Quantum chemistry is traditionally taught at later stages of an undergraduate chemistry programme, since it requires prior knowledge of calculus, linear algebra, programming and quantum mechanics. Even when equipped with this understanding, the challenges posed by deeply rooted programming languages like Fortran, highly intricate approximative techniques, and the sheer complexity of the many-body quantum problem can be off-putting for students.
Yet at its core, the problem is rather straightforward. As Richard Feynman once laid it out, atoms “move around in perpetual motion, attracting each other when they are a little distance apart, but repelling upon being squeezed into noe another. “ Without this behaviour, nature would have little structure for us to observe, and not much would change over time. So how do we predict this behaviour?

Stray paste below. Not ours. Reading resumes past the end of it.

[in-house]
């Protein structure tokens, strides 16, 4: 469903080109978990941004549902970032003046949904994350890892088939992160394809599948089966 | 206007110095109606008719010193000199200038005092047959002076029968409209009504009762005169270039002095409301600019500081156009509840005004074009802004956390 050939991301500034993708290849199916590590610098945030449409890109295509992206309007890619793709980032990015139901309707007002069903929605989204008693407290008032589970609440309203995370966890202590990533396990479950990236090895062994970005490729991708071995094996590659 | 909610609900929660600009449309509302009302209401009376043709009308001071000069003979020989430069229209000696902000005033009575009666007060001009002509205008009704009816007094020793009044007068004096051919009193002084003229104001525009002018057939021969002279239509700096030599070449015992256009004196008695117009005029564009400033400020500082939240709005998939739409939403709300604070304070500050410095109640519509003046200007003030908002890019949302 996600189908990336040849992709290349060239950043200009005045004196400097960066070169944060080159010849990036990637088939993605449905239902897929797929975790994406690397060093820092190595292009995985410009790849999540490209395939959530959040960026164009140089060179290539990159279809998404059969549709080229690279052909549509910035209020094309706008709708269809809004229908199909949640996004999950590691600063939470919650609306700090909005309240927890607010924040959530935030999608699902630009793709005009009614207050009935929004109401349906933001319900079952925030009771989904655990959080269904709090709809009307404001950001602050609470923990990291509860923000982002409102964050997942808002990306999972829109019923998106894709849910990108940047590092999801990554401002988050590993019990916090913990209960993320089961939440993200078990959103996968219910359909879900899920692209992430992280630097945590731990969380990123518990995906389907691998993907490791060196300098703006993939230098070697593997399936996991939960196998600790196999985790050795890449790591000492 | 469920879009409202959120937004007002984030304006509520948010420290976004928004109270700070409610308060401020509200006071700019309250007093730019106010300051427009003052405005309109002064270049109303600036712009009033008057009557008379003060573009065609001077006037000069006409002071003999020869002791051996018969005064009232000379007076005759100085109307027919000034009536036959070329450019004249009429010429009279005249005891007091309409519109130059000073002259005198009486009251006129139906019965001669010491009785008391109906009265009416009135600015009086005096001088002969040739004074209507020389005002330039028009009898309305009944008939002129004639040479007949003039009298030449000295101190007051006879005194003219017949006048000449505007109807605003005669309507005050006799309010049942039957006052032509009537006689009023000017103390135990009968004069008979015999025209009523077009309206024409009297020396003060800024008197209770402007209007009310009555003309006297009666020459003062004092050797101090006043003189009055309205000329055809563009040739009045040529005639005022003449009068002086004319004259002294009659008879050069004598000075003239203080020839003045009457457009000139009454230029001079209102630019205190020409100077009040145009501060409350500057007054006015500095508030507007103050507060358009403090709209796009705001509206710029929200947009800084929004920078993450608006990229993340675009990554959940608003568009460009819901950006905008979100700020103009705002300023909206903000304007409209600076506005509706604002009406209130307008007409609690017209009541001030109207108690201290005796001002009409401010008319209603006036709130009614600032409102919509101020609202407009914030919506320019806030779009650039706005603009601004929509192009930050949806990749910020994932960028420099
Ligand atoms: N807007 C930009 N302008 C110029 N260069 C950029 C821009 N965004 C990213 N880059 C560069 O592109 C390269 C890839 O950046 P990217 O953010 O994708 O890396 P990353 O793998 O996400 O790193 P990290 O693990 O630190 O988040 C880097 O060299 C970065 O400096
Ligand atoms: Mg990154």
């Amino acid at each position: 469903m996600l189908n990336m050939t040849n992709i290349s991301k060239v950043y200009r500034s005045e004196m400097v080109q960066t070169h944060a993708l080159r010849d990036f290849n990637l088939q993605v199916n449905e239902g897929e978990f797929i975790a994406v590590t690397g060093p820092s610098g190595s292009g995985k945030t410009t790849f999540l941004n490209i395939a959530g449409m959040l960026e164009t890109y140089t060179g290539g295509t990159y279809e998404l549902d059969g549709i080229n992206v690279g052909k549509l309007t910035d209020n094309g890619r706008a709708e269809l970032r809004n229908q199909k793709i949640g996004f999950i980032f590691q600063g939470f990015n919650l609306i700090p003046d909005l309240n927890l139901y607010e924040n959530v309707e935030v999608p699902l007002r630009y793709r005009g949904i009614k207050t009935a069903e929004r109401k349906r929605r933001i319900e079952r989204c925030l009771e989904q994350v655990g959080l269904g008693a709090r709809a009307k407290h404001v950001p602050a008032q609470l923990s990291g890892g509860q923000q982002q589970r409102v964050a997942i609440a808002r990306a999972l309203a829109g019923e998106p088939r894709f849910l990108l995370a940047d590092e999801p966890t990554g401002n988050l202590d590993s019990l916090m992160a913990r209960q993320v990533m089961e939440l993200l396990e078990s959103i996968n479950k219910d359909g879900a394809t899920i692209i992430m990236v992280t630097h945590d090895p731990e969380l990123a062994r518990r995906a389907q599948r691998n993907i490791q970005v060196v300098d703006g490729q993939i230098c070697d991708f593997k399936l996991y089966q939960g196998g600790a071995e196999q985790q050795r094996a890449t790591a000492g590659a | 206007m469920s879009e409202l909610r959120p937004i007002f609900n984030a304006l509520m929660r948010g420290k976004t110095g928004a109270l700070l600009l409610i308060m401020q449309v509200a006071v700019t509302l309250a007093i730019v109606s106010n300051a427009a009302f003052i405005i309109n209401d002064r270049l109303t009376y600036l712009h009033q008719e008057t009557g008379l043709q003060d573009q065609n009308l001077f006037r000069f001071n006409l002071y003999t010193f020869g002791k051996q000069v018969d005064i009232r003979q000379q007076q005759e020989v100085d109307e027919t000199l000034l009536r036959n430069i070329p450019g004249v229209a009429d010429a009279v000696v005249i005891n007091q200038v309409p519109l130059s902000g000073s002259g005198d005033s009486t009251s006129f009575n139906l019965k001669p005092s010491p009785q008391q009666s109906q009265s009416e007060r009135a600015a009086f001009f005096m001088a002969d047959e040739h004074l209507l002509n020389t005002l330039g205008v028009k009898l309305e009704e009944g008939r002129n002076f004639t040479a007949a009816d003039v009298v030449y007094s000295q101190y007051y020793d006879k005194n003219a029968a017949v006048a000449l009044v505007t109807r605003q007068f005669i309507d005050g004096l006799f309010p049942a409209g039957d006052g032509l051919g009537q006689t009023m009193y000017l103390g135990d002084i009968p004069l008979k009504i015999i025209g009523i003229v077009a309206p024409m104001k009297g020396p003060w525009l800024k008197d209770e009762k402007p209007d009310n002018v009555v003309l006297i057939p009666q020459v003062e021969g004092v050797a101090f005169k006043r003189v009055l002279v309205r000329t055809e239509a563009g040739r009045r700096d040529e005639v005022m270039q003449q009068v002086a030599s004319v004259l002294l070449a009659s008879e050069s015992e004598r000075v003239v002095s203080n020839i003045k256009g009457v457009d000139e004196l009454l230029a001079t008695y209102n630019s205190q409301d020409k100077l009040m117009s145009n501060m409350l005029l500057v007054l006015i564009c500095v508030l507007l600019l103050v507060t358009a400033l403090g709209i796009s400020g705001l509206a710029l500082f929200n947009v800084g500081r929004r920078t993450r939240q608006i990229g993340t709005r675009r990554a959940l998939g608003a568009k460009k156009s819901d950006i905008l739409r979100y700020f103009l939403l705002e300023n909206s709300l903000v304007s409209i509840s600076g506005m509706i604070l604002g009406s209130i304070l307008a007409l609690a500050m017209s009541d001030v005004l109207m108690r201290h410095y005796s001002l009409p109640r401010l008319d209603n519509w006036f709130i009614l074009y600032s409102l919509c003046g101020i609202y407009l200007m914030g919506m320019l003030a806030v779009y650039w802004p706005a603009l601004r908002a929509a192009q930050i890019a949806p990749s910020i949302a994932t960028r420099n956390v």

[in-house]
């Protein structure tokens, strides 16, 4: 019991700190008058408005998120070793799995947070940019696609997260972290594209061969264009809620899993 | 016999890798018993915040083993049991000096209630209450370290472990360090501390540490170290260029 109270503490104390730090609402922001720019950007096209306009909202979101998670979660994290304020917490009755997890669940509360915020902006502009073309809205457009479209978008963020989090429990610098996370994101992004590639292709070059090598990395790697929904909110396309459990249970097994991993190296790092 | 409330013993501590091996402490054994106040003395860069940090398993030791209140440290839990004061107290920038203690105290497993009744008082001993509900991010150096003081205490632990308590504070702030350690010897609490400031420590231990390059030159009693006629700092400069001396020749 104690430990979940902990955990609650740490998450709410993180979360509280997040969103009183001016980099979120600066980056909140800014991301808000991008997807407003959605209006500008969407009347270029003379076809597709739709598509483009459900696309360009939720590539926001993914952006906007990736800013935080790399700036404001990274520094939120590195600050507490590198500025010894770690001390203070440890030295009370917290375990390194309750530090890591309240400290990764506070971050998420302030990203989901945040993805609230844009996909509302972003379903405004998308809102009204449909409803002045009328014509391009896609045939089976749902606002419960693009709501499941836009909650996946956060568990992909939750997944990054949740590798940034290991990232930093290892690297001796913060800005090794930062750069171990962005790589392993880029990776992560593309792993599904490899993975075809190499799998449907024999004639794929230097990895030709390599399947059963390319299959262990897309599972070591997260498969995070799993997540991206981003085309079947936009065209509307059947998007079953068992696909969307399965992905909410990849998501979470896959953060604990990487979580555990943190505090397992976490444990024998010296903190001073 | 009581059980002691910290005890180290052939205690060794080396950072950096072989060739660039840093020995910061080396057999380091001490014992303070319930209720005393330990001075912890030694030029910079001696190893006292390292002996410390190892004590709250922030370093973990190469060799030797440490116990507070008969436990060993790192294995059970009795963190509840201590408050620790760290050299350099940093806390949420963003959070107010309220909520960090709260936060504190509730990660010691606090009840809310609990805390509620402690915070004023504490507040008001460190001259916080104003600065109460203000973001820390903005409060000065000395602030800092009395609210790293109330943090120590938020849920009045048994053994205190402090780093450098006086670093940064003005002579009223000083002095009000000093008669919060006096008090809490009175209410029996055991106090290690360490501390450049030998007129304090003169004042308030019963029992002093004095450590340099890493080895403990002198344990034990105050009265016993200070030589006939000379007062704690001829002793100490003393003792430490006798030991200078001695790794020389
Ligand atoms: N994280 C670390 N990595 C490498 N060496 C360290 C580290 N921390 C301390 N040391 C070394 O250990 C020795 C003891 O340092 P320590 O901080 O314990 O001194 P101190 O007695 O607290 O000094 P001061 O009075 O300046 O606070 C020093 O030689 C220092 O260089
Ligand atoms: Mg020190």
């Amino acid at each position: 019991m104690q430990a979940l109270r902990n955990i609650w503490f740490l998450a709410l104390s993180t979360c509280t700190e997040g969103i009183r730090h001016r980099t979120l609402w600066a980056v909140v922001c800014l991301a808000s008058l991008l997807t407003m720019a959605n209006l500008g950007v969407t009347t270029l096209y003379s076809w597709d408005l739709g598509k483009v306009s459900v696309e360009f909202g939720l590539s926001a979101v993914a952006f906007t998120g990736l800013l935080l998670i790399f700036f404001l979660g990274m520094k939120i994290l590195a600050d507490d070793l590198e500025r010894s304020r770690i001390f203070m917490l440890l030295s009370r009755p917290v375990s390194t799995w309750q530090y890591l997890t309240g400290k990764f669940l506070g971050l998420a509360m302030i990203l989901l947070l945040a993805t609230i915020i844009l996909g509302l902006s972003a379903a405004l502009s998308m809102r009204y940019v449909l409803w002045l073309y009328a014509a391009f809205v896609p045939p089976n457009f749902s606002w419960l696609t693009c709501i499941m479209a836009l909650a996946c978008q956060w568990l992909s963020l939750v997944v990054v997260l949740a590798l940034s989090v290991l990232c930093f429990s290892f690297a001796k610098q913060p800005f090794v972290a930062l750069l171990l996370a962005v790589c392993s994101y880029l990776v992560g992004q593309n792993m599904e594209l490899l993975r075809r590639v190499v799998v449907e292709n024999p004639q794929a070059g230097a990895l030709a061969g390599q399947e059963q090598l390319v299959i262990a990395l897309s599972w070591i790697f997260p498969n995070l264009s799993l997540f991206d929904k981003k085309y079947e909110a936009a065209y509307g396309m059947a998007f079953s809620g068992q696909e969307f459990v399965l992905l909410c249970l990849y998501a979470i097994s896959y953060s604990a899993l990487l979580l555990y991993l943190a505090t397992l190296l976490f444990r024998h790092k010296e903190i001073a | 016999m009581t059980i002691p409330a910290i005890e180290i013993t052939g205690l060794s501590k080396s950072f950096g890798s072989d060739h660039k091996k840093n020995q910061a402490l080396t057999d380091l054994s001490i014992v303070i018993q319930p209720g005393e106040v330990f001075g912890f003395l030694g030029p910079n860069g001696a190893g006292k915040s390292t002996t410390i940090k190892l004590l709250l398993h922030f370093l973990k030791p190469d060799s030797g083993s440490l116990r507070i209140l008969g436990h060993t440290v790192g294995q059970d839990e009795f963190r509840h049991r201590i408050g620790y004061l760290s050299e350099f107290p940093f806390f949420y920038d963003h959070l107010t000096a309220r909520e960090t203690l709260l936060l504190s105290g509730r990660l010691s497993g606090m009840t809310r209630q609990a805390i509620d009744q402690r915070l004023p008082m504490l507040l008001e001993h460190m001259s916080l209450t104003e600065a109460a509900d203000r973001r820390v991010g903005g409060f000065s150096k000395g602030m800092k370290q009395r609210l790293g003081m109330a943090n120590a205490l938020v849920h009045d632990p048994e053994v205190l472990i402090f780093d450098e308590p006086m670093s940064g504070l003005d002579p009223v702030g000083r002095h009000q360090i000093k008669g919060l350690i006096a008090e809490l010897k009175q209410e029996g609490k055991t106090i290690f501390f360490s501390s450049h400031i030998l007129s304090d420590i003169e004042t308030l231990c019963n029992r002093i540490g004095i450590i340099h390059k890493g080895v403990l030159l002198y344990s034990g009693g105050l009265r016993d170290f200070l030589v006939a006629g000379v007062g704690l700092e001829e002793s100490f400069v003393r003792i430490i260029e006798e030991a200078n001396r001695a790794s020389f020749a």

Seeing structure in something like a snow crystal is one thing, but understanding it on the microscopic level requires more than a microscope: it demands theory and simulation.
At Hylleraas, we wanted to provide the many high-schoolers visiting us for UNGFORSK this september with an opportunity to actually do some theoretical chemistry themselves. For this, we invited them on an imaginary journey, where they were gradually shrunk to smaller scales, ultimately reaching the level of the electrons.
At each scale, they were given problems to conquer and observations to make sense out of, aided by interactive simulations and visualization tools. At the size of molecules, in a gas at low temperature, they were tasked with figuring out why their world just turned dark and lonely. Evidently, inhabiting and ideal gas is not that much interesting.
A sudden pressure wave changed it all, however, and they furthermore explored wave-behavior and the transition into liquids as the temperature decreased. At some point, it all turned solid, which finally allowed them probe the electron density of a single watermolecule embedded in ice.
Over two eventful days, more than a hundred bright high-schoolers visited the Hylleraas Centre for Quantum Molecular Sciences. Curiosity sparked and mysteries were unraveled. For most of them, this was their first encounter with theoretical chemistry. For some, this may have been the first out of many, in which case we hope to see them return one day.